Among the Murdoch goons at the Super Soaraway Currant Bun, none is more innocuous in her appearance and demeanour than Jane Moore. She plays the role of the harmless yet genuinely sympathetic and concerned ordinary member of the public to the proverbial T. But the reality is rather different: Ms Moore is no less an obedient Murdoch enforcer than the McFilths, Kavanaghs, Liddles, and of course singular Parsons.
To this end she has penned “Britain’s schools, trains and hospitals are full… where can we put Calais Jungle migrant ‘kids’?” They’re not really kids, you see - orders from the thirteenth floor. This is followed by another whopper as she tells “'Come one, come all' is not a helpful policy when there's overcrowding in all of our public services”. There is no such policy, but orders once more - there are Sun readers to frighten.
Ms Moore tries to suggest that, as London’s Underground gets horrendously busy at peak times - tell me about it - this means the country is full, but goes wrong at the start: “IN all the years I did the daily commute on the London Underground, I would feel disgruntled if I had to stand for more than a few stops”. Must have been a bloody long time ago, says a Northern Line commuter from more than fifteen years back.
Readers also have NHS financial constraints - down to the Government - blamed on all those hordes of mythical people who don’t speak English, and are told of school rolls being over-subscribed. Ms Moore signs off with the mild exaggeration “unless we’re planning to build hundreds of skyscrapers on Exmoor, the Highlands or the Yorkshire Dales, then just where are we going to put them all?” So let me show her the reality.
Let’s wait for a relatively quiet time of day - mid-morning, for instance - and mosey over to London’s Euston station. There, we join a Virgin Trains Pendolino service for the North West. As we reserved seats, there is no problem sitting and watching the countryside speed past, and soon after passing Watford Junction, countryside is what it is. Mile after mile of predominantly open countryside. Open fields. Trees. And few people.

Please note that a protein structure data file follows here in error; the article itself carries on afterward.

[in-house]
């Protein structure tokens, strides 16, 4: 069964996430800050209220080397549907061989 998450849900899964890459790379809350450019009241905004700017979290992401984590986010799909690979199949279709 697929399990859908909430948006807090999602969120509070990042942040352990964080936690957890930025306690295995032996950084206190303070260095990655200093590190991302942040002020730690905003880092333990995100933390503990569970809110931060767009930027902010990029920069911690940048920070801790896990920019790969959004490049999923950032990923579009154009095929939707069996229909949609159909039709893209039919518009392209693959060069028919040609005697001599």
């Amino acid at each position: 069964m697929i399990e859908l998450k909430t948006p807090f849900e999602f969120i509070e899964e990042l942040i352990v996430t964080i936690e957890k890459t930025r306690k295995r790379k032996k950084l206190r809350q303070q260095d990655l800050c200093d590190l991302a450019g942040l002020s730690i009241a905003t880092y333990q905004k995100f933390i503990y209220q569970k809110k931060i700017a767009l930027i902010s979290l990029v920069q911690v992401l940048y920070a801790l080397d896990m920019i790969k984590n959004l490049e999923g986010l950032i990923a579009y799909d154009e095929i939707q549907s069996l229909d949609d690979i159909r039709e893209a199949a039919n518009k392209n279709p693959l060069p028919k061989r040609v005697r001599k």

Berkhampstead flashes by, the ruins on the right, the town on the left. Tring is little more than a park and ride station for its immediate area, and a place for commuter trains to turn back and head to London once more. Milton Keynes is the one city among all that countryside. There are few stations, because there are few people living in those parts of the country. Rugby comes and goes. Nuneaton. Tamworth. Lichfield.
Stafford takes a little longer as the train has to slow for a sharp curve. And then, after 20 or so more miles of open countryside, we reach Crewe. Where there is recent eastern European immigration, but no crisis in school places. We have travelled 158 miles, and around 125 of those have been through parts of the country that are not built up. Most of that built up area is the first 20 or so miles out of Euston.
Jane Moore is not only out of touch with Tube commuting, she’s plain flat wrong about how full the country is, and that’s without going near “Exmoor, the Highlands or the Yorkshire Dales”. The reality outside London is that, as in Crewe, if we didn’t have the EU migrants that her paper keeps ranting about, we’d just have more empty shops.
And her shitty paper would have to find someone else to moan about.